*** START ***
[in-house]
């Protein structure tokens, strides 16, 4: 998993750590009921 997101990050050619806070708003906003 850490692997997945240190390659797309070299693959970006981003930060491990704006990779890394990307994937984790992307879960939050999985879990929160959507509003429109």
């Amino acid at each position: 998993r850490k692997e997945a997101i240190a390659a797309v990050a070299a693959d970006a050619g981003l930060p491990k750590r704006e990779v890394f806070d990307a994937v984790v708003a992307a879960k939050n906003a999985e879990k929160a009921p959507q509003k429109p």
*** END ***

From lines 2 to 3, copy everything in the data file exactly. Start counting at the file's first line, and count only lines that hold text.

């Protein structure tokens, strides 16, 4: 998993750590009921 997101990050050619806070708003906003 850490692997997945240190390659797309070299693959970006981003930060491990704006990779890394990307994937984790992307879960939050999985879990929160959507509003429109």
């Amino acid at each position: 998993r850490k692997e997945a997101i240190a390659a797309v990050a070299a693959d970006a050619g981003l930060p491990k750590r704006e990779v890394f806070d990307a994937v984790v708003a992307a879960k939050n906003a999985e879990k929160a009921p959507q509003k429109p």